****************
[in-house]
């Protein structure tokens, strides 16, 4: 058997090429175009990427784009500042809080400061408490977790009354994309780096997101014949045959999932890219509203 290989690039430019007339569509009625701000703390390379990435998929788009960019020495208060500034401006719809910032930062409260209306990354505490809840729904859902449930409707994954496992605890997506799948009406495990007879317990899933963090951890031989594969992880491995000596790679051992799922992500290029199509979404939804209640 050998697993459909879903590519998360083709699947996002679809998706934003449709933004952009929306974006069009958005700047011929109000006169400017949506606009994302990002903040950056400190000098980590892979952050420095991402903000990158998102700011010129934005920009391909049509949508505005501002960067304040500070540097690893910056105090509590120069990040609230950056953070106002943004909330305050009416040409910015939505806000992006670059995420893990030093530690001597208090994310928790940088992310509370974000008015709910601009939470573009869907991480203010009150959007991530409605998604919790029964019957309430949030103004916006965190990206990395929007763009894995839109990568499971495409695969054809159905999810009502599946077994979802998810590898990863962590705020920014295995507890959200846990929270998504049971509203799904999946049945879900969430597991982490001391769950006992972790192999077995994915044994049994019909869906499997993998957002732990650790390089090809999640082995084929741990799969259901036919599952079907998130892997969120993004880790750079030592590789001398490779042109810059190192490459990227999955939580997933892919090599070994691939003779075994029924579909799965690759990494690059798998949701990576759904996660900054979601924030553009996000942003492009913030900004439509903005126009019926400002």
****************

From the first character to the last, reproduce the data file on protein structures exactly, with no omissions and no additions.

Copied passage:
[in-house]
């Protein structure tokens, strides 16, 4: 058997090429175009990427784009500042809080400061408490977790009354994309780096997101014949045959999932890219509203 290989690039430019007339569509009625701000703390390379990435998929788009960019020495208060500034401006719809910032930062409260209306990354505490809840729904859902449930409707994954496992605890997506799948009406495990007879317990899933963090951890031989594969992880491995000596790679051992799922992500290029199509979404939804209640 050998697993459909879903590519998360083709699947996002679809998706934003449709933004952009929306974006069009958005700047011929109000006169400017949506606009994302990002903040950056400190000098980590892979952050420095991402903000990158998102700011010129934005920009391909049509949508505005501002960067304040500070540097690893910056105090509590120069990040609230950056953070106002943004909330305050009416040409910015939505806000992006670059995420893990030093530690001597208090994310928790940088992310509370974000008015709910601009939470573009869907991480203010009150959007991530409605998604919790029964019957309430949030103004916006965190990206990395929007763009894995839109990568499971495409695969054809159905999810009502599946077994979802998810590898990863962590705020920014295995507890959200846990929270998504049971509203799904999946049945879900969430597991982490001391769950006992972790192999077995994915044994049994019909869906499997993998957002732990650790390089090809999640082995084929741990799969259901036919599952079907998130892997969120993004880790750079030592590789001398490779042109810059190192490459990227999955939580997933892919090599070994691939003779075994029924579909799965690759990494690059798998949701990576759904996660900054979601924030553009996000942003492009913030900004439509903005126009019926400002």